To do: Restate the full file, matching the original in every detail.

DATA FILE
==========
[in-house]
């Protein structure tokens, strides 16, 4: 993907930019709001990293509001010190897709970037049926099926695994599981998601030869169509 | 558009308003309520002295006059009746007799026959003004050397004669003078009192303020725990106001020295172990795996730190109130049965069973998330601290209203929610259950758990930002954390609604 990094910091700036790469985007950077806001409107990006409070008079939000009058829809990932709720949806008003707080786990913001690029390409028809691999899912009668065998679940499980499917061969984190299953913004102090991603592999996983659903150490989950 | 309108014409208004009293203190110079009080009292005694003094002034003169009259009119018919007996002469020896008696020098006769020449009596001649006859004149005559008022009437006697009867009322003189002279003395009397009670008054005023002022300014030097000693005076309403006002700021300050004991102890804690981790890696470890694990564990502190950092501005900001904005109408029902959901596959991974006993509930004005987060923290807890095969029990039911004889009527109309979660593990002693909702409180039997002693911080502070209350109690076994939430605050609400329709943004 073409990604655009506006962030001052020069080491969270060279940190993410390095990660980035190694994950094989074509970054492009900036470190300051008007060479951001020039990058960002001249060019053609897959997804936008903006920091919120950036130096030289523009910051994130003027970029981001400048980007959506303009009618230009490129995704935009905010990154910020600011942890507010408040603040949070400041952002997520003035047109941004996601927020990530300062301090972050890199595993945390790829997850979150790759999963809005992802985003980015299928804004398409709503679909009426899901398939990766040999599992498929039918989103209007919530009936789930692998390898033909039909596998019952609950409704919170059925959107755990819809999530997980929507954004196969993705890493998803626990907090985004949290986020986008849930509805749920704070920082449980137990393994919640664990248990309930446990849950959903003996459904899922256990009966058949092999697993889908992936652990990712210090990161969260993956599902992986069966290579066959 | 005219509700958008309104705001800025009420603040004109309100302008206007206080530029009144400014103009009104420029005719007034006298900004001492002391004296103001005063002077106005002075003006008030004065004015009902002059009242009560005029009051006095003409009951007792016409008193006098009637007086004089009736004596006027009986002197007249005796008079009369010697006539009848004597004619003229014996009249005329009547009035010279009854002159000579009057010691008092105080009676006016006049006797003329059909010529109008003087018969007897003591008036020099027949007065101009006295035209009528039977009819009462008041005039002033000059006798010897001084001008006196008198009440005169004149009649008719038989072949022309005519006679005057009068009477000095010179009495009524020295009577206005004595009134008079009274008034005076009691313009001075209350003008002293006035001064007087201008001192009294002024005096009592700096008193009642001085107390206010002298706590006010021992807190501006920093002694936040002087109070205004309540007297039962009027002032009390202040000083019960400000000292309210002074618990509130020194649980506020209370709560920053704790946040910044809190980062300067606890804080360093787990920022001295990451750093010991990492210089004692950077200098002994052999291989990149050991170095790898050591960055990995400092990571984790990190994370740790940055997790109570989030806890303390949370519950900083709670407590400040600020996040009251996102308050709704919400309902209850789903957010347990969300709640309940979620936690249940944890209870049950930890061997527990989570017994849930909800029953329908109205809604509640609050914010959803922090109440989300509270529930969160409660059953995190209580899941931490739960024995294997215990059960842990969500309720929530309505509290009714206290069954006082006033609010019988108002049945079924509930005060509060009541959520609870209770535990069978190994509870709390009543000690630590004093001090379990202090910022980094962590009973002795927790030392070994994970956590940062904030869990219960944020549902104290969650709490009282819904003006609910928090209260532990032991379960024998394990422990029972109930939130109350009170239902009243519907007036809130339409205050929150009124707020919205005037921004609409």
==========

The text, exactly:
[in-house]
């Protein structure tokens, strides 16, 4: 993907930019709001990293509001010190897709970037049926099926695994599981998601030869169509 | 558009308003309520002295006059009746007799026959003004050397004669003078009192303020725990106001020295172990795996730190109130049965069973998330601290209203929610259950758990930002954390609604 990094910091700036790469985007950077806001409107990006409070008079939000009058829809990932709720949806008003707080786990913001690029390409028809691999899912009668065998679940499980499917061969984190299953913004102090991603592999996983659903150490989950 | 309108014409208004009293203190110079009080009292005694003094002034003169009259009119018919007996002469020896008696020098006769020449009596001649006859004149005559008022009437006697009867009322003189002279003395009397009670008054005023002022300014030097000693005076309403006002700021300050004991102890804690981790890696470890694990564990502190950092501005900001904005109408029902959901596959991974006993509930004005987060923290807890095969029990039911004889009527109309979660593990002693909702409180039997002693911080502070209350109690076994939430605050609400329709943004 073409990604655009506006962030001052020069080491969270060279940190993410390095990660980035190694994950094989074509970054492009900036470190300051008007060479951001020039990058960002001249060019053609897959997804936008903006920091919120950036130096030289523009910051994130003027970029981001400048980007959506303009009618230009490129995704935009905010990154910020600011942890507010408040603040949070400041952002997520003035047109941004996601927020990530300062301090972050890199595993945390790829997850979150790759999963809005992802985003980015299928804004398409709503679909009426899901398939990766040999599992498929039918989103209007919530009936789930692998390898033909039909596998019952609950409704919170059925959107755990819809999530997980929507954004196969993705890493998803626990907090985004949290986020986008849930509805749920704070920082449980137990393994919640664990248990309930446990849950959903003996459904899922256990009966058949092999697993889908992936652990990712210090990161969260993956599902992986069966290579066959 | 005219509700958008309104705001800025009420603040004109309100302008206007206080530029009144400014103009009104420029005719007034006298900004001492002391004296103001005063002077106005002075003006008030004065004015009902002059009242009560005029009051006095003409009951007792016409008193006098009637007086004089009736004596006027009986002197007249005796008079009369010697006539009848004597004619003229014996009249005329009547009035010279009854002159000579009057010691008092105080009676006016006049006797003329059909010529109008003087018969007897003591008036020099027949007065101009006295035209009528039977009819009462008041005039002033000059006798010897001084001008006196008198009440005169004149009649008719038989072949022309005519006679005057009068009477000095010179009495009524020295009577206005004595009134008079009274008034005076009691313009001075209350003008002293006035001064007087201008001192009294002024005096009592700096008193009642001085107390206010002298706590006010021992807190501006920093002694936040002087109070205004309540007297039962009027002032009390202040000083019960400000000292309210002074618990509130020194649980506020209370709560920053704790946040910044809190980062300067606890804080360093787990920022001295990451750093010991990492210089004692950077200098002994052999291989990149050991170095790898050591960055990995400092990571984790990190994370740790940055997790109570989030806890303390949370519950900083709670407590400040600020996040009251996102308050709704919400309902209850789903957010347990969300709640309940979620936690249940944890209870049950930890061997527990989570017994849930909800029953329908109205809604509640609050914010959803922090109440989300509270529930969160409660059953995190209580899941931490739960024995294997215990059960842990969500309720929530309505509290009714206290069954006082006033609010019988108002049945079924509930005060509060009541959520609870209770535990069978190994509870709390009543000690630590004093001090379990202090910022980094962590009973002795927790030392070994994970956590940062904030869990219960944020549902104290969650709490009282819904003006609910928090209260532990032991379960024998394990422990029972109930939130109350009170239902009243519907007036809130339409205050929150009124707020919205005037921004609409």